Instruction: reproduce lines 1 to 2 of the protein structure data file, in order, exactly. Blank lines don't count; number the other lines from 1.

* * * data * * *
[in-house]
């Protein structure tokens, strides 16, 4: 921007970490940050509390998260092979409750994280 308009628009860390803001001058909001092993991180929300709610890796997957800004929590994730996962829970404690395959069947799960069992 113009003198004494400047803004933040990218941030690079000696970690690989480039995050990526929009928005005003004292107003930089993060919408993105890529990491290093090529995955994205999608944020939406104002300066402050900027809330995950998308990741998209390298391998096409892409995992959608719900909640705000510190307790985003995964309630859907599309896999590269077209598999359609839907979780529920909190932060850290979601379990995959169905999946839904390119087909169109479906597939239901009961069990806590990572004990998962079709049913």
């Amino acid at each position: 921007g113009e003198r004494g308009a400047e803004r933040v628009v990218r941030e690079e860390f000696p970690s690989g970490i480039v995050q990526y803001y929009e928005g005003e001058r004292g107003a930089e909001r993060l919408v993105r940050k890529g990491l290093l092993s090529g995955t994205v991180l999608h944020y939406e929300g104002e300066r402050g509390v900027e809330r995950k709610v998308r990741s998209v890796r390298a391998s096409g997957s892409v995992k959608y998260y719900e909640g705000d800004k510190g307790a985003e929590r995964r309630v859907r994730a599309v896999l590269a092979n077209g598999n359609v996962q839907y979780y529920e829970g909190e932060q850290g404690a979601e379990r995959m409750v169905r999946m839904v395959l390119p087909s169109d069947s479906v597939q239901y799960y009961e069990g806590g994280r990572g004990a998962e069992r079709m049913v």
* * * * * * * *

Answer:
[in-house]
């Protein structure tokens, strides 16, 4: 921007970490940050509390998260092979409750994280 308009628009860390803001001058909001092993991180929300709610890796997957800004929590994730996962829970404690395959069947799960069992 113009003198004494400047803004933040990218941030690079000696970690690989480039995050990526929009928005005003004292107003930089993060919408993105890529990491290093090529995955994205999608944020939406104002300066402050900027809330995950998308990741998209390298391998096409892409995992959608719900909640705000510190307790985003995964309630859907599309896999590269077209598999359609839907979780529920909190932060850290979601379990995959169905999946839904390119087909169109479906597939239901009961069990806590990572004990998962079709049913």